Sometimes for no particular reason, a season turns and something new begins. A fog lifts, but so slowly that even watching it you can’t pinpoint the moment that has passed. I sometimes slip into thinking that this is the way of the world, but I think the fault is in me: the not-noticing.

I read a book once on quantum mechanics. And while reading it, with each paragraph, with each page, I understood it. I could hold the concept in my head and it made sense. But when I finished the book, all of the ideas were lost to me. It is when I understood my own limitations with regard to that kind of abstract conceptualization. In some ways, I was disappointed in myself. But there was also a kind of satisfaction in finding this one way to delineate my own abilities. Here, but no further. It was a step closer to discovering the shape of me. Now a new direction – running into a new limitation. I wonder if someday I will step back to see an outline of who I am.

There is a kind of security, knowing where the edges of myself lie. It is something I can point to and claim to know.

My point was what I remember from the quantum mechanics book is that things don’t happen gradually and they don’t ease into our awareness. There are sudden jumps. Babies really do grow suddenly overnight. It’s not our imaginations. So it is actually likely that the fog just lifts and we just think we missed it because we are searching for a process. Almost like searching for an explanation. If we can’t explain it we can’t predict it next time – we can’t pretend to control it. The doctors tell us things happen gradually. So gradually that we don’t notice. They reassurance things are “happening” outside of our awareness. But what if they are wrong. What if things are stagnant until they just – inexplicably – change?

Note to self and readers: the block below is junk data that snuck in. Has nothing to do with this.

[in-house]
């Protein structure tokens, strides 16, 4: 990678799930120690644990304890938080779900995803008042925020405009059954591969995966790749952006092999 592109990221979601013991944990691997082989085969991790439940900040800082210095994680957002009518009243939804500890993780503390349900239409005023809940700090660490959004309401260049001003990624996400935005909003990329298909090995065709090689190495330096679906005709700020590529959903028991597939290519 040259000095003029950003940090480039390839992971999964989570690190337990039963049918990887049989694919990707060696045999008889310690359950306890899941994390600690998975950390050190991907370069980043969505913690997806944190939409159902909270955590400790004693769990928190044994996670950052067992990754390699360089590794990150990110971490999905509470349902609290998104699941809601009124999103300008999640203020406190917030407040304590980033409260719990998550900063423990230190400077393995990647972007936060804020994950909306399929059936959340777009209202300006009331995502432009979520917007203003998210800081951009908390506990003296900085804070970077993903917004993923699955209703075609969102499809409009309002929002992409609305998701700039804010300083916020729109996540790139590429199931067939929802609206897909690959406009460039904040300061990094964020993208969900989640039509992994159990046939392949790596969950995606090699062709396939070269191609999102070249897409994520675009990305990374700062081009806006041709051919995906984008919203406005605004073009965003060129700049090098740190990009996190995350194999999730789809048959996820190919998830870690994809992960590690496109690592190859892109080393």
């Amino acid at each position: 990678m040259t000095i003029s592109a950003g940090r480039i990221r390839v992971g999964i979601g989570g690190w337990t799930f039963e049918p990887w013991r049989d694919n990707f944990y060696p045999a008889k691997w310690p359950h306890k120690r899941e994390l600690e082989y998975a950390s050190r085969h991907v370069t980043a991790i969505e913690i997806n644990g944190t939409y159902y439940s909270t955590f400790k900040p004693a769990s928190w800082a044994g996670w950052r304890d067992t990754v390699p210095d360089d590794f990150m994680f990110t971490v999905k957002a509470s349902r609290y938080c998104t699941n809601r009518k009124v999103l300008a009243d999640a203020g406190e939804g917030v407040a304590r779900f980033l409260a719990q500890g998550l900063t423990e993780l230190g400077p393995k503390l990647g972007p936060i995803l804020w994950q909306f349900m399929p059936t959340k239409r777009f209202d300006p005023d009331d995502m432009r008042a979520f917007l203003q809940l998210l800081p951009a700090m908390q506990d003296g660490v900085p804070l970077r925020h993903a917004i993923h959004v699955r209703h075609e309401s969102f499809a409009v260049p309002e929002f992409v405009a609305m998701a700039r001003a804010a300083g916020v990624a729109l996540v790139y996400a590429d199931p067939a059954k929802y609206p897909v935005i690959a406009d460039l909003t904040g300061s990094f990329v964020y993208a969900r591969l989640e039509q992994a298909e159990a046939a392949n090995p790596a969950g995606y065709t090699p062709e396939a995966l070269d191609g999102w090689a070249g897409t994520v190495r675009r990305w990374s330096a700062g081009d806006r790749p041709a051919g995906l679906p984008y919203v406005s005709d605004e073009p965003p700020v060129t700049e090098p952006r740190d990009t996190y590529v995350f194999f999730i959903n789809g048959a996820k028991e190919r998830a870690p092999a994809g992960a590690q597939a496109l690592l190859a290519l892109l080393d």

Even a metaphorical fog lifting can simultaneously make me feel better and make me feel inadequate. I can’t find a reason for this thinning of the world. For this easing in the atmosphere. I try to track down the causes, but I am rationalizing. A dinner with friends. A morning on the porch without gloves. Who knows. But if I knew, I could squirrel the information away for next time and use it as a treatment. All very scientific.

But here I sit with incantations. But also wonder.

an interruption
a detour from linear
growth – unexpected